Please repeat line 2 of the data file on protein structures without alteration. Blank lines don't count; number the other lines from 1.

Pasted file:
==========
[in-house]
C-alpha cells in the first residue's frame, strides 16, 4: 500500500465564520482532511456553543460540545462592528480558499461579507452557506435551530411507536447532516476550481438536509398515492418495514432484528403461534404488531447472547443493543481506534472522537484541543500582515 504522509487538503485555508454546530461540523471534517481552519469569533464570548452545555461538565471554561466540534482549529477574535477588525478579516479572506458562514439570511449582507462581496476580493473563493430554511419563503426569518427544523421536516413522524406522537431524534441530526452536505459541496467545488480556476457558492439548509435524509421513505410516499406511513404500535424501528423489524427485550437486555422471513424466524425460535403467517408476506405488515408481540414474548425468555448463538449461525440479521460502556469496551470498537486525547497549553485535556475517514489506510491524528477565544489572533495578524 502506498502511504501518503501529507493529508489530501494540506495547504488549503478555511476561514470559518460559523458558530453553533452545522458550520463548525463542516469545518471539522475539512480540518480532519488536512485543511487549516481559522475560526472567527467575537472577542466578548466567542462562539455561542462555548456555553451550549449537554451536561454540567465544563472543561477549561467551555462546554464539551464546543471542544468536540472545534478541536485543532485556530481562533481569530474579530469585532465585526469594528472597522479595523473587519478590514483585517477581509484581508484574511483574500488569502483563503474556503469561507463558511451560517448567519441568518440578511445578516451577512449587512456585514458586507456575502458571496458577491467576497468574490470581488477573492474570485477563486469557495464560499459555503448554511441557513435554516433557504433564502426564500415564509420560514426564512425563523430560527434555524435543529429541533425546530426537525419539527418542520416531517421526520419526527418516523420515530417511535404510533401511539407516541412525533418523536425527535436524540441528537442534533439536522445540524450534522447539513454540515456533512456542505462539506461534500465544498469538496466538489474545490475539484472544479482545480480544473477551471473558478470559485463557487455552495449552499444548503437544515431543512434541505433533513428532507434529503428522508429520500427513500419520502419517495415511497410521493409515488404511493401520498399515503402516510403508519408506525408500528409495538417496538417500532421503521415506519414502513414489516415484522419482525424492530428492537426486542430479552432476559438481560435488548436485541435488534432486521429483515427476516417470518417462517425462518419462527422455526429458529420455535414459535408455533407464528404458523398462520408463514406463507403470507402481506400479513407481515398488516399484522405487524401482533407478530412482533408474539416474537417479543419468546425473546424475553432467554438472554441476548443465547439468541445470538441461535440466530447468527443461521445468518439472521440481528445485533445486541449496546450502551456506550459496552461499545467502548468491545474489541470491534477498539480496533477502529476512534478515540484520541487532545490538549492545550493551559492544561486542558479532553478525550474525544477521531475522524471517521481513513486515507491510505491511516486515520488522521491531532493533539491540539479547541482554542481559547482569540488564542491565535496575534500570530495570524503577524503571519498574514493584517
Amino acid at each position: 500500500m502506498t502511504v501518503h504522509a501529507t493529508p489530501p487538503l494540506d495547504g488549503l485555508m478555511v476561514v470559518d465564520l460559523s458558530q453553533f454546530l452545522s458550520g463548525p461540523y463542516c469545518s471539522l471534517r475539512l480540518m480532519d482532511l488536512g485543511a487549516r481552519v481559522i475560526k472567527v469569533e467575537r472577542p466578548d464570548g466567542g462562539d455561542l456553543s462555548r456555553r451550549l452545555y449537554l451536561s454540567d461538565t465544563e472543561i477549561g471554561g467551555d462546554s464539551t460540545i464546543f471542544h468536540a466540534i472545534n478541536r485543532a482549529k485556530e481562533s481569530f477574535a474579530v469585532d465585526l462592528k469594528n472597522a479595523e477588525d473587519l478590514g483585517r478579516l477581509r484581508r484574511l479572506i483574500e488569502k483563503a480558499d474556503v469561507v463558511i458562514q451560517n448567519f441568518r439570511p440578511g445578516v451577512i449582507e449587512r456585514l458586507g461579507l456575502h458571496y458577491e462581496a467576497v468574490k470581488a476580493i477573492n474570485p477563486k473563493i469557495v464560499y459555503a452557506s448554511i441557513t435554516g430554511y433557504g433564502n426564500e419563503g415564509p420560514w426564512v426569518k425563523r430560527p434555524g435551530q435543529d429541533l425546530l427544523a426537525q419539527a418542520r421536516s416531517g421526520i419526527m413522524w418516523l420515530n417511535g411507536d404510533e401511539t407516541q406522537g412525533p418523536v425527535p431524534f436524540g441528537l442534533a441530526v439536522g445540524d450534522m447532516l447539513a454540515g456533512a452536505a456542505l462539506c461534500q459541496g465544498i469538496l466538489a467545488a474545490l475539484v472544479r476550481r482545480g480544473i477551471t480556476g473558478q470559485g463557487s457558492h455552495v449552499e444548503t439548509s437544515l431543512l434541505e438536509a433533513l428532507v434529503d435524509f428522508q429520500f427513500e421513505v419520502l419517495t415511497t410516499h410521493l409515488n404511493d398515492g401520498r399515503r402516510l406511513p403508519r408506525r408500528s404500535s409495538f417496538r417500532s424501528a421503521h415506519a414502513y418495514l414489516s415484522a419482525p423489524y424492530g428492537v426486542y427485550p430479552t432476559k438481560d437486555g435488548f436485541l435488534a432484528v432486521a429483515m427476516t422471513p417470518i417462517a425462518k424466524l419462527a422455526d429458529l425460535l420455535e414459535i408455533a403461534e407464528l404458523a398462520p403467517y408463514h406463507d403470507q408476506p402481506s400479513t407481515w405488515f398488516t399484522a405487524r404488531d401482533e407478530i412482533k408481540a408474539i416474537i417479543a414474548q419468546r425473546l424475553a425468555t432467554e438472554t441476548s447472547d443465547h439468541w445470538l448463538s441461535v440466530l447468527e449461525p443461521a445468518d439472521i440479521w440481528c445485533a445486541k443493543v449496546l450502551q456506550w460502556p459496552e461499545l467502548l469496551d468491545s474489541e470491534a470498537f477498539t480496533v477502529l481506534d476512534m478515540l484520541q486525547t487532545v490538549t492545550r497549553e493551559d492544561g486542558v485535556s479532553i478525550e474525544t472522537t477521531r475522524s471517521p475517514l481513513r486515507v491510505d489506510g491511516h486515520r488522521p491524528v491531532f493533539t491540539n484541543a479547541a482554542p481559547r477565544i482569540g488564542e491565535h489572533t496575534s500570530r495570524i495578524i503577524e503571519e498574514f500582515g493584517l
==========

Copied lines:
C-alpha cells in the first residue's frame, strides 16, 4: 500500500465564520482532511456553543460540545462592528480558499461579507452557506435551530411507536447532516476550481438536509398515492418495514432484528403461534404488531447472547443493543481506534472522537484541543500582515 504522509487538503485555508454546530461540523471534517481552519469569533464570548452545555461538565471554561466540534482549529477574535477588525478579516479572506458562514439570511449582507462581496476580493473563493430554511419563503426569518427544523421536516413522524406522537431524534441530526452536505459541496467545488480556476457558492439548509435524509421513505410516499406511513404500535424501528423489524427485550437486555422471513424466524425460535403467517408476506405488515408481540414474548425468555448463538449461525440479521460502556469496551470498537486525547497549553485535556475517514489506510491524528477565544489572533495578524 502506498502511504501518503501529507493529508489530501494540506495547504488549503478555511476561514470559518460559523458558530453553533452545522458550520463548525463542516469545518471539522475539512480540518480532519488536512485543511487549516481559522475560526472567527467575537472577542466578548466567542462562539455561542462555548456555553451550549449537554451536561454540567465544563472543561477549561467551555462546554464539551464546543471542544468536540472545534478541536485543532485556530481562533481569530474579530469585532465585526469594528472597522479595523473587519478590514483585517477581509484581508484574511483574500488569502483563503474556503469561507463558511451560517448567519441568518440578511445578516451577512449587512456585514458586507456575502458571496458577491467576497468574490470581488477573492474570485477563486469557495464560499459555503448554511441557513435554516433557504433564502426564500415564509420560514426564512425563523430560527434555524435543529429541533425546530426537525419539527418542520416531517421526520419526527418516523420515530417511535404510533401511539407516541412525533418523536425527535436524540441528537442534533439536522445540524450534522447539513454540515456533512456542505462539506461534500465544498469538496466538489474545490475539484472544479482545480480544473477551471473558478470559485463557487455552495449552499444548503437544515431543512434541505433533513428532507434529503428522508429520500427513500419520502419517495415511497410521493409515488404511493401520498399515503402516510403508519408506525408500528409495538417496538417500532421503521415506519414502513414489516415484522419482525424492530428492537426486542430479552432476559438481560435488548436485541435488534432486521429483515427476516417470518417462517425462518419462527422455526429458529420455535414459535408455533407464528404458523398462520408463514406463507403470507402481506400479513407481515398488516399484522405487524401482533407478530412482533408474539416474537417479543419468546425473546424475553432467554438472554441476548443465547439468541445470538441461535440466530447468527443461521445468518439472521440481528445485533445486541449496546450502551456506550459496552461499545467502548468491545474489541470491534477498539480496533477502529476512534478515540484520541487532545490538549492545550493551559492544561486542558479532553478525550474525544477521531475522524471517521481513513486515507491510505491511516486515520488522521491531532493533539491540539479547541482554542481559547482569540488564542491565535496575534500570530495570524503577524503571519498574514493584517